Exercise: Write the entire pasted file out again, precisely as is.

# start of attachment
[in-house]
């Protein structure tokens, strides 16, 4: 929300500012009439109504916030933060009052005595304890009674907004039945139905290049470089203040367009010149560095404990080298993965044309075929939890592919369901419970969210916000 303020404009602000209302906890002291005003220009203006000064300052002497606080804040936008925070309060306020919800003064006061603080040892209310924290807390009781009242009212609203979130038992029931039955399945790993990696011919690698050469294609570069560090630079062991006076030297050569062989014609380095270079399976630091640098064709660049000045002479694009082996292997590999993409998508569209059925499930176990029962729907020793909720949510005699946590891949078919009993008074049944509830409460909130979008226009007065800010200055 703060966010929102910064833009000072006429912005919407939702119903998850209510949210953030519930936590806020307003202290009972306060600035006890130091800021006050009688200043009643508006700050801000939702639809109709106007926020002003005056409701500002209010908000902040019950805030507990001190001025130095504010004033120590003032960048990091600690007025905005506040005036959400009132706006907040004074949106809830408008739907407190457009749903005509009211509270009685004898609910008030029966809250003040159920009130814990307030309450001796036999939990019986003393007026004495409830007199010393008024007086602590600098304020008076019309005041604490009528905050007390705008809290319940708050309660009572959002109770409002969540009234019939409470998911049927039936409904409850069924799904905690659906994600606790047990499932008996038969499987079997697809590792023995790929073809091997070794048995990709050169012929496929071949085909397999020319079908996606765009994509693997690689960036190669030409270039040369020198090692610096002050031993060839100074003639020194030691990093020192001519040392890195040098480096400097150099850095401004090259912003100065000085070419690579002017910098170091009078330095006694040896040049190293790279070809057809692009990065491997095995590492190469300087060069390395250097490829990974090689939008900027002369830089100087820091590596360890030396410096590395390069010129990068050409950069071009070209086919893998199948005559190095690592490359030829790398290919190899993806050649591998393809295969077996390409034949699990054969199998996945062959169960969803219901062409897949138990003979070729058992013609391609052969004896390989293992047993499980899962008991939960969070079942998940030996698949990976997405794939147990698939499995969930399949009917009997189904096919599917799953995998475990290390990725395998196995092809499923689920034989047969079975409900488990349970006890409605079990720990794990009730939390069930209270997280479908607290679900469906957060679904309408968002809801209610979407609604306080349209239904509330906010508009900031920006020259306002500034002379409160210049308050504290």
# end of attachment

[in-house]
């Protein structure tokens, strides 16, 4: 929300500012009439109504916030933060009052005595304890009674907004039945139905290049470089203040367009010149560095404990080298993965044309075929939890592919369901419970969210916000 303020404009602000209302906890002291005003220009203006000064300052002497606080804040936008925070309060306020919800003064006061603080040892209310924290807390009781009242009212609203979130038992029931039955399945790993990696011919690698050469294609570069560090630079062991006076030297050569062989014609380095270079399976630091640098064709660049000045002479694009082996292997590999993409998508569209059925499930176990029962729907020793909720949510005699946590891949078919009993008074049944509830409460909130979008226009007065800010200055 703060966010929102910064833009000072006429912005919407939702119903998850209510949210953030519930936590806020307003202290009972306060600035006890130091800021006050009688200043009643508006700050801000939702639809109709106007926020002003005056409701500002209010908000902040019950805030507990001190001025130095504010004033120590003032960048990091600690007025905005506040005036959400009132706006907040004074949106809830408008739907407190457009749903005509009211509270009685004898609910008030029966809250003040159920009130814990307030309450001796036999939990019986003393007026004495409830007199010393008024007086602590600098304020008076019309005041604490009528905050007390705008809290319940708050309660009572959002109770409002969540009234019939409470998911049927039936409904409850069924799904905690659906994600606790047990499932008996038969499987079997697809590792023995790929073809091997070794048995990709050169012929496929071949085909397999020319079908996606765009994509693997690689960036190669030409270039040369020198090692610096002050031993060839100074003639020194030691990093020192001519040392890195040098480096400097150099850095401004090259912003100065000085070419690579002017910098170091009078330095006694040896040049190293790279070809057809692009990065491997095995590492190469300087060069390395250097490829990974090689939008900027002369830089100087820091590596360890030396410096590395390069010129990068050409950069071009070209086919893998199948005559190095690592490359030829790398290919190899993806050649591998393809295969077996390409034949699990054969199998996945062959169960969803219901062409897949138990003979070729058992013609391609052969004896390989293992047993499980899962008991939960969070079942998940030996698949990976997405794939147990698939499995969930399949009917009997189904096919599917799953995998475990290390990725395998196995092809499923689920034989047969079975409900488990349970006890409605079990720990794990009730939390069930209270997280479908607290679900469906957060679904309408968002809801209610979407609604306080349209239904509330906010508009900031920006020259306002500034002379409160210049308050504290």